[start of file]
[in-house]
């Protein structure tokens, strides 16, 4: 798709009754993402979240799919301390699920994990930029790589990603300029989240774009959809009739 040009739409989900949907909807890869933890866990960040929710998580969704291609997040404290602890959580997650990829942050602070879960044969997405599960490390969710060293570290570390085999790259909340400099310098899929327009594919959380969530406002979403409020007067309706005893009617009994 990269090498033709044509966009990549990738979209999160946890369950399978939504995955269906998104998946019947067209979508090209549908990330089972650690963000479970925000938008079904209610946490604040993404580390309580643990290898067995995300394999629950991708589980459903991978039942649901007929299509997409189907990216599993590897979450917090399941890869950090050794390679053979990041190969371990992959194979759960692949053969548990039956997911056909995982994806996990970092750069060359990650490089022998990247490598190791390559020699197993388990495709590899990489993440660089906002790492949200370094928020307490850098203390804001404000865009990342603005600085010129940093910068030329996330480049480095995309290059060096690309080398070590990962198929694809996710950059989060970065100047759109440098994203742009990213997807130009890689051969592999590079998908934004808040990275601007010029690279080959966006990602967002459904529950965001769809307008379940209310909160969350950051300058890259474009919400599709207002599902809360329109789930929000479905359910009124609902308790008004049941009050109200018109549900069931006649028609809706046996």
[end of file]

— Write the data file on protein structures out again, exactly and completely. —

[in-house]
């Protein structure tokens, strides 16, 4: 798709009754993402979240799919301390699920994990930029790589990603300029989240774009959809009739 040009739409989900949907909807890869933890866990960040929710998580969704291609997040404290602890959580997650990829942050602070879960044969997405599960490390969710060293570290570390085999790259909340400099310098899929327009594919959380969530406002979403409020007067309706005893009617009994 990269090498033709044509966009990549990738979209999160946890369950399978939504995955269906998104998946019947067209979508090209549908990330089972650690963000479970925000938008079904209610946490604040993404580390309580643990290898067995995300394999629950991708589980459903991978039942649901007929299509997409189907990216599993590897979450917090399941890869950090050794390679053979990041190969371990992959194979759960692949053969548990039956997911056909995982994806996990970092750069060359990650490089022998990247490598190791390559020699197993388990495709590899990489993440660089906002790492949200370094928020307490850098203390804001404000865009990342603005600085010129940093910068030329996330480049480095995309290059060096690309080398070590990962198929694809996710950059989060970065100047759109440098994203742009990213997807130009890689051969592999590079998908934004808040990275601007010029690279080959966006990602967002459904529950965001769809307008379940209310909160969350950051300058890259474009919400599709207002599902809360329109789930929000479905359910009124609902308790008004049941009050109200018109549900069931006649028609809706046996």